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UPDATED November 15th, 2017

Recently I had a bout with cold-induced Asthma with my daughter. Since I wasn’t previously exposed to the process of watching your child not be able to fully breathe, the episode really scared me. I’m sharing this story to inform parents that even when their kids appear to be recovering from colds, they need to pay attention to symptoms and activities that when combined can prove very frightening.

Our family had endured a major construction process directly on the street in front of our house (installation of new sewer lines) for a month. The ridiculous amount of dust impacted one of my kids severely. We had nebulizer treatments, codeine-based cough suppressants, more than a week out of school and more until it came crashing together after a physical education period at school.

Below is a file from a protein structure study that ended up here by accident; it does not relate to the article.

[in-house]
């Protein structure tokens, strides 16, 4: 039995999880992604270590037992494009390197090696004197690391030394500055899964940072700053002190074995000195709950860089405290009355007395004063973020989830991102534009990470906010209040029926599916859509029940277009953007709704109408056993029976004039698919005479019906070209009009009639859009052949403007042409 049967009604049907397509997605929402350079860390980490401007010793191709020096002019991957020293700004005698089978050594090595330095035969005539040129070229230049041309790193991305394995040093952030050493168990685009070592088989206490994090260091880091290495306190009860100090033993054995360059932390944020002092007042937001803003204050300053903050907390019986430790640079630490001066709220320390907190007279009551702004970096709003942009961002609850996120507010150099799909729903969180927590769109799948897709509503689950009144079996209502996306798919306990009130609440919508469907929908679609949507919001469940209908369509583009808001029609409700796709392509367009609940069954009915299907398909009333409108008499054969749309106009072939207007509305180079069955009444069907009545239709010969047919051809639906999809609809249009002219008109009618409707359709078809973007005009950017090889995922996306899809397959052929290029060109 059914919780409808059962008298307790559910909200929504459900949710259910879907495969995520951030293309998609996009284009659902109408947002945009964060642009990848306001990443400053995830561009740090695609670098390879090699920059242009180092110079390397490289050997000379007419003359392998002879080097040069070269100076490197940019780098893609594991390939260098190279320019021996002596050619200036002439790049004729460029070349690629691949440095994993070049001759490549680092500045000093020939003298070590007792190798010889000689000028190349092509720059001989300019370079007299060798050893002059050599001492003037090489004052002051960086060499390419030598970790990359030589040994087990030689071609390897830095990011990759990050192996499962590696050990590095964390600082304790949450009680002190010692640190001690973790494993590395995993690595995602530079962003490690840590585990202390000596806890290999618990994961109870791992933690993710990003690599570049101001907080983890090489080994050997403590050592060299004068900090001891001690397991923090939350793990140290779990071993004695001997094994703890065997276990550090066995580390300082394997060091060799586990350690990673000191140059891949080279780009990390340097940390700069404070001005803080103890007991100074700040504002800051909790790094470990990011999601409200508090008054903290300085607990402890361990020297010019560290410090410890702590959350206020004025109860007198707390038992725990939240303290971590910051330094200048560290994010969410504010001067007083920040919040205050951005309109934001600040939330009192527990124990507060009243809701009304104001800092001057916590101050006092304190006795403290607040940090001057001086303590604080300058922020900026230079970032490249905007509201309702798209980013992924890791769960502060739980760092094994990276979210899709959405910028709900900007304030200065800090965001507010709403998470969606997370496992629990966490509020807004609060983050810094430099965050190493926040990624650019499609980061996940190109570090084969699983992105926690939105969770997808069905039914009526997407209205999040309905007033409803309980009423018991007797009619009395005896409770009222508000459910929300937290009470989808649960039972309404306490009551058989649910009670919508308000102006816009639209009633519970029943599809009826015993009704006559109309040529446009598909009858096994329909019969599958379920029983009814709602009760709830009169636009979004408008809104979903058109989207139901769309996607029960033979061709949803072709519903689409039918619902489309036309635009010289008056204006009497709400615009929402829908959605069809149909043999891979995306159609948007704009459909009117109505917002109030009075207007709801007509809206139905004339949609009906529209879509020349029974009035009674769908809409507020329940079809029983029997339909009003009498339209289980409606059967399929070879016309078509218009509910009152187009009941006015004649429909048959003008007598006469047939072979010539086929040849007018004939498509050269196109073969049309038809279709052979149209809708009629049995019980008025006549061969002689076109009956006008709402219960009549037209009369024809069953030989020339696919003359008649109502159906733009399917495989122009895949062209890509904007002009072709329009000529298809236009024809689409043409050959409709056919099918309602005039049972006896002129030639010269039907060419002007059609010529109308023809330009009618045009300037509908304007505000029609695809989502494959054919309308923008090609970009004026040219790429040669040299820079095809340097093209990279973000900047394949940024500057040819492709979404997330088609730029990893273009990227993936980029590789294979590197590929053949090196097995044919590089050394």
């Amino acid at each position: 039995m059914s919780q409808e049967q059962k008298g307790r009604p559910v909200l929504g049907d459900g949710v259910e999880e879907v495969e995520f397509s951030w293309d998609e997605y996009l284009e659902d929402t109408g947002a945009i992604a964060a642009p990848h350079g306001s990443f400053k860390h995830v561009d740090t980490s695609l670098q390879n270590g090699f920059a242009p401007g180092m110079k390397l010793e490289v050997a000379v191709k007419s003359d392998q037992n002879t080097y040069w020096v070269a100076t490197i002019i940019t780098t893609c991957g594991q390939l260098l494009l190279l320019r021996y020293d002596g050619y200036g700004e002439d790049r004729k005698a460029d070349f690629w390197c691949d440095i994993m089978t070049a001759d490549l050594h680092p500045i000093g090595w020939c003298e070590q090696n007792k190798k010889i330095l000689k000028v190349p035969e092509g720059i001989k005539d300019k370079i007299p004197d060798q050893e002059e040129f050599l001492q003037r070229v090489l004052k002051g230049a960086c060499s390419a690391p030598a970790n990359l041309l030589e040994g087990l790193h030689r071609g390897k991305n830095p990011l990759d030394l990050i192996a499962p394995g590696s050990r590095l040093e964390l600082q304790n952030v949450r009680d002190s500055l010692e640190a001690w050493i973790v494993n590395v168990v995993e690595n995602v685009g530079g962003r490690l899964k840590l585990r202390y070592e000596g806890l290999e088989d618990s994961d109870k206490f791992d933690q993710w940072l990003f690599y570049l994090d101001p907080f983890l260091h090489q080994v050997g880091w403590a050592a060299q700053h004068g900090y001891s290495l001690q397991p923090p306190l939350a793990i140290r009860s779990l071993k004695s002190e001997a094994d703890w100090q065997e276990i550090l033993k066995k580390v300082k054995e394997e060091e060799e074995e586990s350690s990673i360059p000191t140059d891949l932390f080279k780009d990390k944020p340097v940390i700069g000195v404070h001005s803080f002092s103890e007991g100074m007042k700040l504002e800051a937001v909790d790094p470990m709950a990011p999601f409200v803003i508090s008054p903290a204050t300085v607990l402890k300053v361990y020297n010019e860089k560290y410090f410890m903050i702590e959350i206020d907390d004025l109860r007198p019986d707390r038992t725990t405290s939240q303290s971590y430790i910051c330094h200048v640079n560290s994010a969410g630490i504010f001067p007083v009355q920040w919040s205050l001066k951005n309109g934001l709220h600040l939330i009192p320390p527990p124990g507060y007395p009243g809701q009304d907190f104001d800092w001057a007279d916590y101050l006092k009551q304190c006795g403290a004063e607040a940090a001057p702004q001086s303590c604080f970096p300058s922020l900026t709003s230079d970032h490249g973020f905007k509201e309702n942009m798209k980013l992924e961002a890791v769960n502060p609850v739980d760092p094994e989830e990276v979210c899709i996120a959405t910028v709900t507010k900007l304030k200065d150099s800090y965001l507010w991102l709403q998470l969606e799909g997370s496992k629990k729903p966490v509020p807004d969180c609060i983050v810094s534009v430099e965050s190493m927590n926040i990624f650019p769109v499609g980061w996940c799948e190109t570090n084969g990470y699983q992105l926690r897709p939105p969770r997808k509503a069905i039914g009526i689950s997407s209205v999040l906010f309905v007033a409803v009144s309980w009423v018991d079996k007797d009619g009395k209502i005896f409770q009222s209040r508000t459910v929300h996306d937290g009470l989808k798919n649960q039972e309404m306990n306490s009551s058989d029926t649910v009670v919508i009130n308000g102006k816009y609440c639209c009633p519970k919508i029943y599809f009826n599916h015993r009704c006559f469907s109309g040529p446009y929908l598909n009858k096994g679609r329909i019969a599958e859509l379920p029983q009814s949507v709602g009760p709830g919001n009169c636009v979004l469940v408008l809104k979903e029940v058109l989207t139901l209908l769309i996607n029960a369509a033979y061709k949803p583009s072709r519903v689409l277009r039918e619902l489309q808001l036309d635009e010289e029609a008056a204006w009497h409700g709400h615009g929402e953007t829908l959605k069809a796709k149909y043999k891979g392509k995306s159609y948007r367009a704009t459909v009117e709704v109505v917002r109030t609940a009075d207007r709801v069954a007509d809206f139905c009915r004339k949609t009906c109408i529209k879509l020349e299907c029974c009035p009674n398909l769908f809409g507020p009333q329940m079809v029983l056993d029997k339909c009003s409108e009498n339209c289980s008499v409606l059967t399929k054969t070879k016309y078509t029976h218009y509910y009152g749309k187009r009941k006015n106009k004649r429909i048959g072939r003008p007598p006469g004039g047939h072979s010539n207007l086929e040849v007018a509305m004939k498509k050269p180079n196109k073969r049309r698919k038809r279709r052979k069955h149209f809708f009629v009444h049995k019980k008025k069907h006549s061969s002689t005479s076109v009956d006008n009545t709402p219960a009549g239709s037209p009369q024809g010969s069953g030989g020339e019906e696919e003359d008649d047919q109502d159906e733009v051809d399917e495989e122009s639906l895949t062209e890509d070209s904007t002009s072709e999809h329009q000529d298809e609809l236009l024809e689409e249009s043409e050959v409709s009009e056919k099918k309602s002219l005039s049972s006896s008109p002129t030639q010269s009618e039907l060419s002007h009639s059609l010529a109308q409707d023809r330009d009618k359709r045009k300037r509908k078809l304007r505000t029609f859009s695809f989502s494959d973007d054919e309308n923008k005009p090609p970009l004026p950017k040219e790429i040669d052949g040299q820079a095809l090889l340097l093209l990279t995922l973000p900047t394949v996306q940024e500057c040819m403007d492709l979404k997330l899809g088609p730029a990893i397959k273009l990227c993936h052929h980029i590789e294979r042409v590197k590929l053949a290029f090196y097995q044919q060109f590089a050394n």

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My daughter seemed to be better. The cough had subsided and she was going to PE as per her regular schedule. I got a call from school (always scary) after she had run a half mile outside and was severely wheezing, having trouble holding air and heavily breathing. I was able to get over to the school within 20 minutes of the call and gave her a nebulizer treatment myself. But as I watched her, the breathing wasn’t getting better. She continued holding her throat and saying that the air “wasn’t going down.” Luckily her pediatrician’s office only is five minutes away from school. I rushed her over and they immediately rushed her into a room. Another nebulizer treatment and an oral steroid later, and nothing. I was really starting to get scared and my daughter was terrified. Finally, we ended up with a steroid shot in her leg to open her airwaves. If this didn’t work—the next step was the hospital. Thankfully it did.

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